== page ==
Fabian Ruggieri (left) and Warren Corston

When advice businesses rely on leveraging loyalty by offering counteroffers after an employee is headhunted, the relationship often ends up drastically changing.

Kaizen Recruitment principal consultant Warren Corston tells Professional Planner it’s become quite common for employees to end up moving on even after taking a counteroffer to stay.

“What we’ve found is a majority of candidates end up considering a move again within six months after accepting a counteroffer and then within 18 months end up leaving,” Corston says.

“That’s usually driven by the fact that any promises made beyond the counteroffer being salary driven may have not come to fruition.”

More senior talent are more likely to want conversations around flexibility, ongoing salary reviews and payments. They also want to feel nurtured and looked after to want to stay in their role. “Senior talent want to know how much they mean to you,” Corston says.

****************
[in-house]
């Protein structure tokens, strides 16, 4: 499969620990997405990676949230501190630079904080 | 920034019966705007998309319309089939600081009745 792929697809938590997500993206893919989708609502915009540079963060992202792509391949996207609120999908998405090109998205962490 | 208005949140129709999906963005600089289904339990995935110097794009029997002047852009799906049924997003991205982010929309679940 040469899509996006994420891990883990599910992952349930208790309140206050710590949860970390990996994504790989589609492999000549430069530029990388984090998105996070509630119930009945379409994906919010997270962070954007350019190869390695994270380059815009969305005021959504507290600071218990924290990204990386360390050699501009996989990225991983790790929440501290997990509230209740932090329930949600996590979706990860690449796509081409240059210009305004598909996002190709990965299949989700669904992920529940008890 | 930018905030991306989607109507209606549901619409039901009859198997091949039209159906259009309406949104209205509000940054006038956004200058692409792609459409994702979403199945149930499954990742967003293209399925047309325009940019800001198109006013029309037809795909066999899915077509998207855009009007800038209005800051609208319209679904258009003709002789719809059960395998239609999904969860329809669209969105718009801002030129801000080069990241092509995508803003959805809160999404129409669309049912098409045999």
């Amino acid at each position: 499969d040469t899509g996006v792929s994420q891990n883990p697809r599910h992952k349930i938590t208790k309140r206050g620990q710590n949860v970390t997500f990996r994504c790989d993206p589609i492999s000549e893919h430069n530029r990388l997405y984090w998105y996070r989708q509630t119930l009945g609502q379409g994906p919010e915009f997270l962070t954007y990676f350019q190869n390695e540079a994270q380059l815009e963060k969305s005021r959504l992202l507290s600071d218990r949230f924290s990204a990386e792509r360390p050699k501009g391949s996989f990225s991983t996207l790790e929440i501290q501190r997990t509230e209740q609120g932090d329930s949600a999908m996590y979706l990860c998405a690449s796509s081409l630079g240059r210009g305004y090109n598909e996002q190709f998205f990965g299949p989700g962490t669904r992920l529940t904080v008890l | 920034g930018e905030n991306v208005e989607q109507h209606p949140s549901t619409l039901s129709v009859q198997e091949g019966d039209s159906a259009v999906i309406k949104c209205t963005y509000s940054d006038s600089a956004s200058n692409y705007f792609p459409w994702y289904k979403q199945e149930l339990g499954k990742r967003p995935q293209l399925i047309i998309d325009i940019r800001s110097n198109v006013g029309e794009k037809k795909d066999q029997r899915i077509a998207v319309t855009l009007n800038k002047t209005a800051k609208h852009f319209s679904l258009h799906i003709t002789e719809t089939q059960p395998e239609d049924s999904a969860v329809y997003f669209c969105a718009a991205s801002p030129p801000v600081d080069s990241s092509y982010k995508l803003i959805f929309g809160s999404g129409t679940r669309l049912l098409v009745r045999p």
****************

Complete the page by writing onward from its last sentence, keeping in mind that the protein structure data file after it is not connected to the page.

“These conversations won’t always mean a salary increase, but people want to know that it’s actually been considered by management at least once or twice a year,” he says.

To keep younger employees happy, it’s important to understand that they expect formal conversations around their career every three months or so.

Corston says career development opportunities for young people also need to be clearly articulated, he says.

“You’ve got that clear and make sure you’re talking to them regularly about where they’re heading in their career,” Corston says.

The potential to undertake a professional year, team support and a clear pathway to becoming an adviser is also important, he says.

Bend but don’t break

Riva Recruitment director Fabian Ruggieri says being able to offer a hybrid work environment and an employee share scheme also resonates with employees in the current jobs market.

More established employees are more likely to bring conversations about their career to the table then leaving it up to the business, he adds.

“Senior advisers want to understand how a firm works on these fronts before they even go through the interview process,” Ruggieri says.